"You're seeing some of the growing pains the Philadelphia theater industry is experiencing right now," said Margie Salvante of the soon-to-be disbanded Theater Alliance (its networking functions are in part being replaced by the membership of Quig's Pub). "Ultimately, it's a really positive story. The industry is really coming into its own. There's this next generation of serious professional theater artists building out the infrastructure of the Philadelphia theater market."
What the old guard still has, as board of directors, is stewardship of the building. Its decline is what ultimately forced the hand of the community theater folks. "You have a beautiful building in decline," said Sara Garonzik of the Philadelphia Theatre Company, which was in negotiations to buy the Plays and Players building for a time but ultimately built the new Suzanne Roberts Theater on Broad Street, bringing with it the best of the P&P design features. "Anyone who sits on the board needs to turn their attention properly toward the building. It has to be made safe and beautiful. That little theater has been used continually and heavily for a hundred years and deserves support and nurturing. It's crying out for that."
Dukeman is spearheading fund-raising and plans to rehab the building, including new stage lighting, mural restoration, a new marquee, seats, heating, air-conditioning, a total refurbishing. The plans were developed by the Community Design Collaborative, pro bono.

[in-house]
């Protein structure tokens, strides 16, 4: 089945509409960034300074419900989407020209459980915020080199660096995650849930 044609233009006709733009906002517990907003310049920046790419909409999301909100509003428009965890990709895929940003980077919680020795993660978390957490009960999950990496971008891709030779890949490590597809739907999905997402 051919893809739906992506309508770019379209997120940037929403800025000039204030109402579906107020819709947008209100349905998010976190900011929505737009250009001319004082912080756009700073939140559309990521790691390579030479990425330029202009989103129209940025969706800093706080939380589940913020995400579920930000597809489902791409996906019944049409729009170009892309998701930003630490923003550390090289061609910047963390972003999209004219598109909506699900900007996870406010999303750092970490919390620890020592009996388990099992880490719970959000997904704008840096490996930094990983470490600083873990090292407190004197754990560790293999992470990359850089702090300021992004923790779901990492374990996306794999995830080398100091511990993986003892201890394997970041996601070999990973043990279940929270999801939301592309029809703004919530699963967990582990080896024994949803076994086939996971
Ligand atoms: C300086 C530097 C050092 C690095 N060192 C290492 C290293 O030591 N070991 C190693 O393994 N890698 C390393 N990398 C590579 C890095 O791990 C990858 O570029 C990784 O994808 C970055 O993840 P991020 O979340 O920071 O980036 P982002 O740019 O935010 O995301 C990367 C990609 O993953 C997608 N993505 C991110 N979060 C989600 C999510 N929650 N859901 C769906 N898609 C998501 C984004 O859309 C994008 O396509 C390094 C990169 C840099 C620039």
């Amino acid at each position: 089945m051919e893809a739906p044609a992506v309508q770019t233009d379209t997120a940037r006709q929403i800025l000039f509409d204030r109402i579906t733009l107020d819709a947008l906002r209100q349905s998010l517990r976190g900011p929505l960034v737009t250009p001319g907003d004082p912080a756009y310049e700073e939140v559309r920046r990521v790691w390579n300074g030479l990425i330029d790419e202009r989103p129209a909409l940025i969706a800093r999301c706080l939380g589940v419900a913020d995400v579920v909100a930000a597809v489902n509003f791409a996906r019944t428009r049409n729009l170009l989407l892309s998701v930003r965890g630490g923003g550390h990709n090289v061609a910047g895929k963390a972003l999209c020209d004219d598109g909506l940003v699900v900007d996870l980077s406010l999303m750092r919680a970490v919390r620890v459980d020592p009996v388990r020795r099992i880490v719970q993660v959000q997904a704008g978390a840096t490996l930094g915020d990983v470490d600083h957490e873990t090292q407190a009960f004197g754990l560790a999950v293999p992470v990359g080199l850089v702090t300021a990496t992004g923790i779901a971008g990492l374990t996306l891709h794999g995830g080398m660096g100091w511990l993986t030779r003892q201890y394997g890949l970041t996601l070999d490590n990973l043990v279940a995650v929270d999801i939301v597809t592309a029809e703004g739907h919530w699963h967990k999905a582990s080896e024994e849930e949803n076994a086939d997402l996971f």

Meanwhile, Student, at the artistic helm, is developing themed seasons and has brought a playwright residency to the organization, with plans for an actors' residency. This season is themed to the 100th anniversary, next season to the American presidency, and the following to "Think Global." Student has also committed to producing an African American theme each season. The room next to the bar was converted to a more contemporary "black box" stage to complement the 325-seat main stage.
While Student and Dukeman express a fondness for the theater's meandering history, they are moving full steam ahead with their new mission to support emerging professional artists. Smith recalls the days of old with hilarity: In an exceptionally long production of a play called Hamlet ESP, he had one small part toward the end and was able to attend a friend's wedding out in the suburbs and come back in time to sip coffee for 15 minutes before he got onstage to "call the duel" in the final two scenes. For people with day jobs but a passion for theater, this was their life. "This was one of the few outlets for your talent," he said. "I"m sorry to see that go."